Use of Routine Motor-Evoked Potentials (MEPs) is Superior to Routine Running Electromyographic (EMG) and Somatosensory Evoked Potential (SSEP) Monitoring during Lateral Lumbar Interbody Fusion (LLIF) Procedures for Intraoperative Detection of Postoperative Neurological Deficits
Presented at SMISS Annual Forum 2018
By Larry Khoo MD
With Roya Gheissari MS, Ji Lee , P. Emmanuel ,
Disclosures: Larry Khoo MD B; Globus Spine, Zimmer Biomet, Medacta Spine, Burst Biologics. F; Globus Spine, Zimmer Biomet Roya Gheissari MS None, Ji Lee None, P. Emmanuel None,
The reported incidence of postoperative thigh weakness and numbness after lateral interbody fusion (LLIF) range from 0-38% in the literature. Similarly, previous standard intraoperative monitoring during such cases have been shown to have a low sensitivity for detecting neural injury.
We sought to assess the improved efficacy of adding MEPs to LLIF neuromonitoring for detecting postoperative neurological deficits.
In a prospective study group, 108 patients with segmental listhesis and sagittal imbalance were treated via a 1 or 2 level LLIF procedure during which an interbody fusion cage and a plate was inserted (74 cases) and/or posterior instrumented fusion as well (82 cases). Peri-operative data, radiographic and standardized clinical outcomes were collected. Intraoperative SSEP, EMG, and MEP changes were recorded and then correlated with the presence of absence of postoperative sensory or motor deficits. The intensity time to recovery for such deficits was also recorded. These data were compared to a historical same institution cohort of 164 LLIF patients monitored only with SSEP and EMGs.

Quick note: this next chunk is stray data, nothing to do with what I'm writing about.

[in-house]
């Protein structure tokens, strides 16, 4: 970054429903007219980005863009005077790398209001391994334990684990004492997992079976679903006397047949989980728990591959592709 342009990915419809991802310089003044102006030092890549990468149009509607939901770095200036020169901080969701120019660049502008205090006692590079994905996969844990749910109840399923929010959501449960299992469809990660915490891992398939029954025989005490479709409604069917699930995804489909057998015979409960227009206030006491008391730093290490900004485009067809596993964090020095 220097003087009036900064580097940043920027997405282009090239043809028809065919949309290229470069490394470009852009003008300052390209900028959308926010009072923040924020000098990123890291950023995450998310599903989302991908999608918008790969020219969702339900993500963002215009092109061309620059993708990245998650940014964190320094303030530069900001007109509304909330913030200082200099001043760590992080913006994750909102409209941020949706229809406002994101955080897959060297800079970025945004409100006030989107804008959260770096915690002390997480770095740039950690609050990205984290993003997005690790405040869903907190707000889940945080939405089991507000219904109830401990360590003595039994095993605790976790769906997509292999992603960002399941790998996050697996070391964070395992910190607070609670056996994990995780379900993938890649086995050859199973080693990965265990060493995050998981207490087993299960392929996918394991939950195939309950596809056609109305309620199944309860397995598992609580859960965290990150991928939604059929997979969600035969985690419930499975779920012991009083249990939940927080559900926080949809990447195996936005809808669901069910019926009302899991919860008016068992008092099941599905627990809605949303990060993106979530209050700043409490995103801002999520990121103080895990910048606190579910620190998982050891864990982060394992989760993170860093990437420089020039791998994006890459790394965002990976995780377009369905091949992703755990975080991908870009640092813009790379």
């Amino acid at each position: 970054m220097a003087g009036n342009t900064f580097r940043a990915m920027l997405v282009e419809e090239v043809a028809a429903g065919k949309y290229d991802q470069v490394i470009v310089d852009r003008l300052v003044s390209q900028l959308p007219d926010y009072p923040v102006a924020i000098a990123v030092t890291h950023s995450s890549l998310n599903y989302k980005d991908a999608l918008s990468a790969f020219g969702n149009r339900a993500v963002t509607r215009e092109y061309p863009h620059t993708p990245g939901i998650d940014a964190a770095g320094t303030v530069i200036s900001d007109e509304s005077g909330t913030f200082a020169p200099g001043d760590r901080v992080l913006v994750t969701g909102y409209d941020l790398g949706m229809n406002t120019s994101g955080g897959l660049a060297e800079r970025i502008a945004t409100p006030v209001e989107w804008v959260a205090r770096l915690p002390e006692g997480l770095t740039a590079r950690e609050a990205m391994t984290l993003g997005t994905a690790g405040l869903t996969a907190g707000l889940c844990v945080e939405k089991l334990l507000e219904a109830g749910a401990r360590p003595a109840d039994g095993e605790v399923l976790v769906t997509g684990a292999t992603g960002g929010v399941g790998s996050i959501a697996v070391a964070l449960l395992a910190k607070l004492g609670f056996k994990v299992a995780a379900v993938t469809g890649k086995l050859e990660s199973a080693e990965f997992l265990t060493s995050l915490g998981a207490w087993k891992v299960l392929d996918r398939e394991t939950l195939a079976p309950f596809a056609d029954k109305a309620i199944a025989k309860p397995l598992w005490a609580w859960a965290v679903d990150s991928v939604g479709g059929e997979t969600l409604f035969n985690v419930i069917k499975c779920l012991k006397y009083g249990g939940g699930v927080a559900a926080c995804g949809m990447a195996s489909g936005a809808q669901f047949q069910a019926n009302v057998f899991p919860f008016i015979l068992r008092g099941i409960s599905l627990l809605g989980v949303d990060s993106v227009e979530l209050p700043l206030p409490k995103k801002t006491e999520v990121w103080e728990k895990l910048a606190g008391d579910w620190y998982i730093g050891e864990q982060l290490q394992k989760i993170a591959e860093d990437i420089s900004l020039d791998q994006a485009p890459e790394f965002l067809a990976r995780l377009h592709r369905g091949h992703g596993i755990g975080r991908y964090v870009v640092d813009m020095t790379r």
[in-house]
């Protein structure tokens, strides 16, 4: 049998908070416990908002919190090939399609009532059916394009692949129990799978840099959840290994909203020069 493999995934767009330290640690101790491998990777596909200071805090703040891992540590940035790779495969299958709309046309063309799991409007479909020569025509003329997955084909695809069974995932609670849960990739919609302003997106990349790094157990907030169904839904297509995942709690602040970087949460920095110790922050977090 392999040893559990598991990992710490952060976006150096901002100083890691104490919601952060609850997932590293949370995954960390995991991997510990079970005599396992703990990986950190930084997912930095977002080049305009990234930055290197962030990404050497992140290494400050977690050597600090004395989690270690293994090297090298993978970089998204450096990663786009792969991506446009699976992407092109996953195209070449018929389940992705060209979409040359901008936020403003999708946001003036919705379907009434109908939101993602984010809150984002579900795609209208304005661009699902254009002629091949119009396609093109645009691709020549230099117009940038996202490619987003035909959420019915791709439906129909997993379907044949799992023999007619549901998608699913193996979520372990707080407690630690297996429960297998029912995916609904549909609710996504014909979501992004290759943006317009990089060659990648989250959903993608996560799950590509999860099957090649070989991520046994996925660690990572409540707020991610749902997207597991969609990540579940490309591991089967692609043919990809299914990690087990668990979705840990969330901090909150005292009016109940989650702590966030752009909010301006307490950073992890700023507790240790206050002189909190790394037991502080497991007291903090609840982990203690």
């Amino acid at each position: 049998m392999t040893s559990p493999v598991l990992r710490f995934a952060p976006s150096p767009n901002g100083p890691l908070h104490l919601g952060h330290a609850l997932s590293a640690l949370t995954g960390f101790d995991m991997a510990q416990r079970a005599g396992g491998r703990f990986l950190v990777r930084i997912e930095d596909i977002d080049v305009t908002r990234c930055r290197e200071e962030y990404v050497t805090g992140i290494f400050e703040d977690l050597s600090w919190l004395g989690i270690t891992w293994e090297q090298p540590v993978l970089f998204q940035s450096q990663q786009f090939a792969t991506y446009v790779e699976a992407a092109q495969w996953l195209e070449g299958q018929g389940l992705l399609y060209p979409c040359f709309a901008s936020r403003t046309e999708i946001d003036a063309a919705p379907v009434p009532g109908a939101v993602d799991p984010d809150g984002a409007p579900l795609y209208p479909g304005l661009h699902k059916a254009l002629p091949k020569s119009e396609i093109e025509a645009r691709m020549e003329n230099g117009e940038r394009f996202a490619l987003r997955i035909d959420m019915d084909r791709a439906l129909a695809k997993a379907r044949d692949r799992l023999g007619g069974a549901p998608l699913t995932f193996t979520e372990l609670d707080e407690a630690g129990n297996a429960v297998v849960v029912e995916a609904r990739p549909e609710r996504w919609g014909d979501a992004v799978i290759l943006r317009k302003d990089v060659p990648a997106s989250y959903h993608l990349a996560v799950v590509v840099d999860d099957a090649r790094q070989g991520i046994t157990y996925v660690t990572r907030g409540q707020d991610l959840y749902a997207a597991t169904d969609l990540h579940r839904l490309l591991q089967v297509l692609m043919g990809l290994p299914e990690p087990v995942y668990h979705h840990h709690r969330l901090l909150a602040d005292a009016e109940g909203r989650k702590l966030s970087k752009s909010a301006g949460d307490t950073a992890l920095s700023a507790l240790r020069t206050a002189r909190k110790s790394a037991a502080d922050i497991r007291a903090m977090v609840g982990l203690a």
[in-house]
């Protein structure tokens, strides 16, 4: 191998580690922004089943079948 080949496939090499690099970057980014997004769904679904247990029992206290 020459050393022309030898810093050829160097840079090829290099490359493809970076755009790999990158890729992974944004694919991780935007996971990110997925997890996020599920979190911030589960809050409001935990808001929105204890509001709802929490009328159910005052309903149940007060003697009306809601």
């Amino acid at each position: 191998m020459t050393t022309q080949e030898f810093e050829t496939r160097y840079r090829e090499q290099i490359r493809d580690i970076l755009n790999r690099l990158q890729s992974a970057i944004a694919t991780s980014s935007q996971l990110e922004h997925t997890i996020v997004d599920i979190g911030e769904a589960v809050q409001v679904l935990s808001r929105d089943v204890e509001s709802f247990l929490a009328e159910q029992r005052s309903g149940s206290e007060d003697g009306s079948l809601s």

Preop data: mean age 68, BMI 29.75, CMI 1.6, T-scores -0.7, ODI 45, VAS leg 8.25, VAS back 9.35. OR data: Surgical time- 62 min/level (LLIF) 57 min (PSF/decompression), ebl total 95cc, LOS 2.75 days, Complications (major 2.7%, minor 8.3%). Clinical Outcomes: 12 mo ODI change -25, VAS back -6.8, VAS leg -7.4. Radiographic Outcomes: Lordotic correction +11.5 at 12 mos, Pelvic tilts improved at -7.75 at 12 mos. Rigid fusion with 1 yr dynamic xrays and CT scan was observed in 101/108 (93.5%). 12 (11%) of patients demonstrated documented thigh weakness, numbness and difficulty with ambulation. All 12 cases demonstrated a decrease in MEP potentials in some combination from the quadriceps, tibialis anterior or posterior which occurred at a mean time interval of 42+/- 11 min. SSEPs changed only in 1 case and EMGs changed in none of them. There were 3 cases of false positive MEP decreases which had no deficit after surgery. For cases with deficits, the average motor strength was 2.5/5 in the psoas, 3.25 in the tibialis anterior immediately after surgery and lasted on average 3.5 weeks before cessation with all cases resolved by 7 weeks. This is improved compared to our historical controls (9.5 wks avg all resolved by 16 weeks).
The use of MEP is superior to that of routine SSEP-EMGs alone during LLIF procedures for intraoperative detection of documented postoperative neurological deficits.